Recently, we participated in a press conference adjacent to the Trans Mountain tank farm together with Karl Perrin, spokesperson for BROKE (Burnaby Residents Opposed to Kinder Morgan Expansion) and Svend Robinson, federal NDP candidate in Burnaby North – Seymour.
We raised serious seismic and safety concerns about six existing Exterior Floating Roof (EFR) tanks. These tanks were built in a forest clearing on Burnaby Mountain in 1953, over 65 years ago, at a time that there was no residential community or schools nearby. At that time, the EFR tanks were designed like water tanks and not subject to lateral loads.
Today, over 30,000 people live, work, learn and play adjacent to the Tank Farm, and on the mountain at SFU and in the UniverCitycommunity. Any failure of the old tanks might cause a serious fire with potentially catastrophic impacts on residents and students, as the Burnaby Fire Department confirmed in the 2015 report authored by Chris Bowcock.
If the fire were to spread into the forest above the tank farm, SFU and UniverCitywould have to be evacuated. Yet the only two roads leaving SFU intersect right above the Tank Farm, precluding any evacuation by road.
Sowhat is the concern with the existing 1953 EFR tanks? The early 1950s’ structural design code requirements for EFR and covered roof (IFR) tanks were the same, but the failure modes of the two types of tanks are now known to be very different. EFR tanks of similar (1960s) design as the 1953 Burnaby Mountain tanks failed during a 1999 magnitude 7.4 earthquake in Turkey, which led to an understanding in the engineering community that all EFR Tanks built before the 1970s in high seismic zones could fail prematurely at or below the 1999 seismic design code earthquake.
The Turkish tank farm burned intensely for five days, with 98 fire trucks on site, airplanes dropping foam on the fire, toxic smoke, and flames visible on satellite photos. Everyone except emergency responders were evacuated within 3 km of the fire. Thirty oil tanks were destroyed. Imagine the impact of a similar failure on Burnaby Mountain.
Trans Mountain’s Expansion Project (TMEP) proposes to add 14 new tanks to the existing 12 tanks, tripling their capacity. It is now the taxpayers of Canada who own the existing Tank Farm, pipeline, and marine terminal, since the Liberals bought out Kinder Morgan for $4.5 billion. Trans Mountain Corporation (TMC), the Federal Crown Corporation in charge of TMEP, has to ensure that Kinder Morgan’s structural engineers correctly assessed the structural design of the six existing EFR tanks and considered the possibility that they might fail during an earthquake. But despite our repeated efforts, Kinder Morgan and now TMC have blocked every request (from us) to verify that they have investigated the seismic capability of the six existing EFR tanks.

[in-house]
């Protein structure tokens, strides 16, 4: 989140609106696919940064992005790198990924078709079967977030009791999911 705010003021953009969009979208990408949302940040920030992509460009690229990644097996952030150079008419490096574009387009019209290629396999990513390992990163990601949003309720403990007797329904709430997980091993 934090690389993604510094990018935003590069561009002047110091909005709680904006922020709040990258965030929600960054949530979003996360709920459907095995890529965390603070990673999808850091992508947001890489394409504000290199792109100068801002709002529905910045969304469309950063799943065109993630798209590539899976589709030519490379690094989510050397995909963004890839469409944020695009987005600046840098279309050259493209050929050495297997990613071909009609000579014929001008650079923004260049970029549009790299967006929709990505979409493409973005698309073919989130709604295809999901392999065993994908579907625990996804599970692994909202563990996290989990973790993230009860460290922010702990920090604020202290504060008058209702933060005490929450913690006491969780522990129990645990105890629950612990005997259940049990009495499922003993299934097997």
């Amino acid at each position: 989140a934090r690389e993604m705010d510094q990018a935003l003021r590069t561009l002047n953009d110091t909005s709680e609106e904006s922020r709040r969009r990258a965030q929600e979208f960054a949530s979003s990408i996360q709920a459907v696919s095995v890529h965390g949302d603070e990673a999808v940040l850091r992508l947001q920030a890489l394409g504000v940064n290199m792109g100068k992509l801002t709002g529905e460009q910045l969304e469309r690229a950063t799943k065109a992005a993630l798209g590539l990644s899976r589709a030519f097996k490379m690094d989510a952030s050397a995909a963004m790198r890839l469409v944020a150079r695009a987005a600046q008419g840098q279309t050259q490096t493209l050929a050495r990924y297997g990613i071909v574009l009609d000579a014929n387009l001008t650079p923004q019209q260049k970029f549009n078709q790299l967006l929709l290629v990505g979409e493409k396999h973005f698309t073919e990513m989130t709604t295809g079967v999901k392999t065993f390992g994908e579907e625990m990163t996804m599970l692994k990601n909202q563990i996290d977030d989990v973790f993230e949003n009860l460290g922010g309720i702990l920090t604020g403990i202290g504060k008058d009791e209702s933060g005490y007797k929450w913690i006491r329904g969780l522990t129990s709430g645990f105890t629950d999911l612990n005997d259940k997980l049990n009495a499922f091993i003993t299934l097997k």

Kinder Morgan’s own 2013 and 2017 NEB documents ignore the EFR tanks. Kinder Morgan also ignored engineering reports on the vulnerability of EFR tanks published after the 1999 Turkey earthquake. In the documents, Kinder Morgan claims that their Tank Farm seismic risk assessment included the existing tanks. But those documents do not have the required horizontal displacement failure analysis for the EFR tanks.
Finally, we have raised concerns about the integrity of the welds on all 1953 tanks, and now add concerns around the 1953 site preparation for the tank foundations. Again TMC has, to date, (hasn’t provided to us) any information on important welding safety concerns.
Like the citizens of Turkey, we live in a seismic zone. Seismologists tell us that a large earthquake can happen close enough to Metro Vancouver to cause the same catastrophic damage to the Burnaby Tank Farm, as happened in Turkey in 1999.
The evidence is clear - neither Kinder Morgan nor TMC have addressed the warnings and seismic risk posed to the Burnaby Mountain and SFU community by the six existing 1953 EFR tanks. We strongly support SvendRobinson’s call for the federal government to urgently order a fully independent seismic and safety audit of all 1953 tanks. The health and safety of Burnaby residents demand nothing less.
Gordon Dunnet is a retired structural engineer and former principal, Burnaby Consulting Engineers Firm and Dr. John Clague is an emeritus professor with the Department of Earth Sciences at Simon Fraser University
Editor’s note: In an emailed statement for the NOW’s previous story on these concerns, a Trans Mountain spokesperson touted the company’s safety record. “In 65 years of operation, we’ve never had a storage tank fire or structural incident with one of our tanks. Although tank fires and seismic tank incidents worldwide are extremely rare, our prevention and emergency management programs are an integral part of keeping our terminals operating safely,” the spokesperson wrote.